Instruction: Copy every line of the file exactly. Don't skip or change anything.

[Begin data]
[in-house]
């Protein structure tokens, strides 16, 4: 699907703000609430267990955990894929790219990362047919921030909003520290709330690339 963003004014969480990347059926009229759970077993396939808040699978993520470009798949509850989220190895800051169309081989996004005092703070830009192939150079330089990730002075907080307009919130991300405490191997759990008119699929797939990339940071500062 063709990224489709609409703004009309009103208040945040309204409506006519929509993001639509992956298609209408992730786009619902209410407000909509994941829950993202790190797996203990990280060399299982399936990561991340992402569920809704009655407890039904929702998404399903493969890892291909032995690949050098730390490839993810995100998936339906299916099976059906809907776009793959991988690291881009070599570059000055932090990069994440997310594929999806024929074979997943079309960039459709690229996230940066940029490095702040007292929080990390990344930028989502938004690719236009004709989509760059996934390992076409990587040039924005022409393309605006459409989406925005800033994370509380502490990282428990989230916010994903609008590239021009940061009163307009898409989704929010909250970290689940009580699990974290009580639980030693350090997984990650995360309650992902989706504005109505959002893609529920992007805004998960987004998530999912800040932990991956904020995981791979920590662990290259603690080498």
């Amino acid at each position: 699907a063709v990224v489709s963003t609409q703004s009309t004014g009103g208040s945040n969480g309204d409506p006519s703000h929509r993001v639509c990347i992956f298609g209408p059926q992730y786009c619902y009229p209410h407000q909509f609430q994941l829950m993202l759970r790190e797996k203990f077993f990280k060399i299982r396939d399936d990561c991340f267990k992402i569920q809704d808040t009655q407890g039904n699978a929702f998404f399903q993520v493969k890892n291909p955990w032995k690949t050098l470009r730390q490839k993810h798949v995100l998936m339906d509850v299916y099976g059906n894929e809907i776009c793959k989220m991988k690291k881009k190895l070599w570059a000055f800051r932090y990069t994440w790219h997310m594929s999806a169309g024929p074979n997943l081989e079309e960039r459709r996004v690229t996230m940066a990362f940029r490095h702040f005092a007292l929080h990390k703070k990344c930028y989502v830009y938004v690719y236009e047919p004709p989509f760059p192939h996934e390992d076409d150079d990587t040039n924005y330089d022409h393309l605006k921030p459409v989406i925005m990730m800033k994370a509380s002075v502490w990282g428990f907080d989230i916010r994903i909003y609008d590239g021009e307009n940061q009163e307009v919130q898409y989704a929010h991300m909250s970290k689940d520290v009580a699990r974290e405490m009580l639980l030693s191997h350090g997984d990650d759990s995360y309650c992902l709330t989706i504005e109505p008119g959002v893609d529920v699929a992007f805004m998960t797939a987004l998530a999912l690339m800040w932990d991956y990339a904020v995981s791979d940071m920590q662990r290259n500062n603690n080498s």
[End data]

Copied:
[in-house]
């Protein structure tokens, strides 16, 4: 699907703000609430267990955990894929790219990362047919921030909003520290709330690339 963003004014969480990347059926009229759970077993396939808040699978993520470009798949509850989220190895800051169309081989996004005092703070830009192939150079330089990730002075907080307009919130991300405490191997759990008119699929797939990339940071500062 063709990224489709609409703004009309009103208040945040309204409506006519929509993001639509992956298609209408992730786009619902209410407000909509994941829950993202790190797996203990990280060399299982399936990561991340992402569920809704009655407890039904929702998404399903493969890892291909032995690949050098730390490839993810995100998936339906299916099976059906809907776009793959991988690291881009070599570059000055932090990069994440997310594929999806024929074979997943079309960039459709690229996230940066940029490095702040007292929080990390990344930028989502938004690719236009004709989509760059996934390992076409990587040039924005022409393309605006459409989406925005800033994370509380502490990282428990989230916010994903609008590239021009940061009163307009898409989704929010909250970290689940009580699990974290009580639980030693350090997984990650995360309650992902989706504005109505959002893609529920992007805004998960987004998530999912800040932990991956904020995981791979920590662990290259603690080498």
């Amino acid at each position: 699907a063709v990224v489709s963003t609409q703004s009309t004014g009103g208040s945040n969480g309204d409506p006519s703000h929509r993001v639509c990347i992956f298609g209408p059926q992730y786009c619902y009229p209410h407000q909509f609430q994941l829950m993202l759970r790190e797996k203990f077993f990280k060399i299982r396939d399936d990561c991340f267990k992402i569920q809704d808040t009655q407890g039904n699978a929702f998404f399903q993520v493969k890892n291909p955990w032995k690949t050098l470009r730390q490839k993810h798949v995100l998936m339906d509850v299916y099976g059906n894929e809907i776009c793959k989220m991988k690291k881009k190895l070599w570059a000055f800051r932090y990069t994440w790219h997310m594929s999806a169309g024929p074979n997943l081989e079309e960039r459709r996004v690229t996230m940066a990362f940029r490095h702040f005092a007292l929080h990390k703070k990344c930028y989502v830009y938004v690719y236009e047919p004709p989509f760059p192939h996934e390992d076409d150079d990587t040039n924005y330089d022409h393309l605006k921030p459409v989406i925005m990730m800033k994370a509380s002075v502490w990282g428990f907080d989230i916010r994903i909003y609008d590239g021009e307009n940061q009163e307009v919130q898409y989704a929010h991300m909250s970290k689940d520290v009580a699990r974290e405490m009580l639980l030693s191997h350090g997984d990650d759990s995360y309650c992902l709330t989706i504005e109505p008119g959002v893609d529920v699929a992007f805004m998960t797939a987004l998530a999912l690339m800040w932990d991956y990339a904020v995981s791979d940071m920590q662990r290259n500062n603690n080498s």